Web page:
It appears that Dot first acquired a reel-to-reel recording machine in the 1960s, and used it to record important meetings, lectures presented to conferences, and moments of musical enjoyment with performances by anyone within earshot of her trusted recorder machine. She switched to a cassette machine in the 1970s, and recorded nature and birds, sometimes leaving the machine running outdoors. One recording was a collection of birds that sang their hearts out, for posterity and for our enjoyment today.
Once I recall a “Rambling Through History With Dot Davids” column, in the Mohican News, lamenting the seeming loss of the whippoorwill on the rez. It was in the 1990s to my recollection, when Dot wrote about hearing these songbirds every day as a young girl, and wondering where they’ve all gone in recent times. I, myself, heard whippoorwills in the 1970s, while visiting my grandparents on the allotment that now houses the new Doodlebug Music Studio.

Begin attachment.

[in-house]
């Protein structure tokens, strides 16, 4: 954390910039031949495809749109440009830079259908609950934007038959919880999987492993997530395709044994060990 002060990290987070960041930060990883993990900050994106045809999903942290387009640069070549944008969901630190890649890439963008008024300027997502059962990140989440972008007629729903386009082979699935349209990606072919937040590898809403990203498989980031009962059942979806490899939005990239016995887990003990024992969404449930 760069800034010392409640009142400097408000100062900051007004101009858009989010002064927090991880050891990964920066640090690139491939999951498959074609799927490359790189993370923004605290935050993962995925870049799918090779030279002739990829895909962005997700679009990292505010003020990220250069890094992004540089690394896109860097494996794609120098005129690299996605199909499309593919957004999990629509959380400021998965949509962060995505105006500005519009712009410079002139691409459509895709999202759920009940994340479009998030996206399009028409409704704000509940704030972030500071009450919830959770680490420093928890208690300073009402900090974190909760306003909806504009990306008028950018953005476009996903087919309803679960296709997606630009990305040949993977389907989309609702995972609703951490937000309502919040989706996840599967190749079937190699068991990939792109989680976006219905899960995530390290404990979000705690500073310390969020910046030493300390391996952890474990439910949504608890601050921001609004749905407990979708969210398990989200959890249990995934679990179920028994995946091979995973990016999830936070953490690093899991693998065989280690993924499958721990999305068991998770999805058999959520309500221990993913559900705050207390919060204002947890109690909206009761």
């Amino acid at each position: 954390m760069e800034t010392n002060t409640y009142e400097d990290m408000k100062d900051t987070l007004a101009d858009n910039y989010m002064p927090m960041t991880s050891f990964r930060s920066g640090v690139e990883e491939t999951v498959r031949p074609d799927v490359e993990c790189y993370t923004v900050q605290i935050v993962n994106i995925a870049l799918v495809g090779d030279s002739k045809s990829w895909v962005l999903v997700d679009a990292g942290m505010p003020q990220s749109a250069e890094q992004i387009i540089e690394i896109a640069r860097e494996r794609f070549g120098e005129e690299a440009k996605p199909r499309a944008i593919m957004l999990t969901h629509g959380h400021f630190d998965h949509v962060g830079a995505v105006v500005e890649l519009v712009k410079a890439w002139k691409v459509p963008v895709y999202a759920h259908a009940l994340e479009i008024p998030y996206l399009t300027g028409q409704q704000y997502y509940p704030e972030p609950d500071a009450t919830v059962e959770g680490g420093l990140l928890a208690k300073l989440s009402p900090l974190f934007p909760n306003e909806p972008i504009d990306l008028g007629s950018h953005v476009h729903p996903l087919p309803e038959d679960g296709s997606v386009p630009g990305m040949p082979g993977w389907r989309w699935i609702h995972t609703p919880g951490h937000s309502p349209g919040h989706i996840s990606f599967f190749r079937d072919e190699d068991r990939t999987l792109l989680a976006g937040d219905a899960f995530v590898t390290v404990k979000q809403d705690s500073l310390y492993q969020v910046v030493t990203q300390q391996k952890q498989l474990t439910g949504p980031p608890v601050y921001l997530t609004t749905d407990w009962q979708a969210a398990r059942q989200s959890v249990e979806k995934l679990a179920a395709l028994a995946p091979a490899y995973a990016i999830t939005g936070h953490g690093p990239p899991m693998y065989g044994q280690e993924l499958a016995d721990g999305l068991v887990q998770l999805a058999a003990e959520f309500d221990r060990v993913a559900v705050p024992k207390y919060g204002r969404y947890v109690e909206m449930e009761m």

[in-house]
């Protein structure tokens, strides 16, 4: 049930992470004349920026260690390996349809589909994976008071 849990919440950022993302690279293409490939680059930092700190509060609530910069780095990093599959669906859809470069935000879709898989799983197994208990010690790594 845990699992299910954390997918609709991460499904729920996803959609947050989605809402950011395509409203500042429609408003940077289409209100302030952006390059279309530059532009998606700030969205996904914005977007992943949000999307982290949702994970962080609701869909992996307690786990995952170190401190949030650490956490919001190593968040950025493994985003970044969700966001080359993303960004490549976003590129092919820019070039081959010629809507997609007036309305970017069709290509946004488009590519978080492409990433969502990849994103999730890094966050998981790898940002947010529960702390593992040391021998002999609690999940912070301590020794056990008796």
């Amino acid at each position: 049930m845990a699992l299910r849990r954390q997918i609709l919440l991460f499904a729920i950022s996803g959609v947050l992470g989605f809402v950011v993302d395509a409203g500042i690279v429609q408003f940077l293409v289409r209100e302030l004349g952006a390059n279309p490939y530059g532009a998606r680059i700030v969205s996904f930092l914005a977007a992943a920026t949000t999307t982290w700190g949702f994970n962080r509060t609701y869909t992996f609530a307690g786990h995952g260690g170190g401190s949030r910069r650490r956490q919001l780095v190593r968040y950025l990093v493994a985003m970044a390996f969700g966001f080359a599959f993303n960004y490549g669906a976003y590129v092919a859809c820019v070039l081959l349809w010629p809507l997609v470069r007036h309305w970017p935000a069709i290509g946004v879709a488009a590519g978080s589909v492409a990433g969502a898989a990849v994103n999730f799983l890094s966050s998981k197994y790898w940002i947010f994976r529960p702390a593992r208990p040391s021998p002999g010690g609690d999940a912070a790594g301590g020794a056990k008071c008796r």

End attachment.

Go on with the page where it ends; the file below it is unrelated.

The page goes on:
In those days I often slept on the upper floor of the original white house that my grandpa built, in the peak of the house where the summer heat rose up and amassed. It was sometimes hot up there, so the windows were kept open while I slept. As forested moonlight drifted in through a small window, whippoorwills performed entire recitals of sublime birdsongs from nearby trees. The effect was enchanting.
Amazingly, from one of Dot’s old reels, came that familiar song (above) that I can share with you now! Here is a small sample from the Dot Davids collection, a whippoorwill singing to us from the Stockbridge-Munsee rez of yesteryear. If you visit the Museum Library, be sure to check out Dot’s recordings and experience a bit of Mohican history, brought to life through Dot’s investigative spirit and her tried-and-true, take-it-wherever-you-go, personal tape recording machine!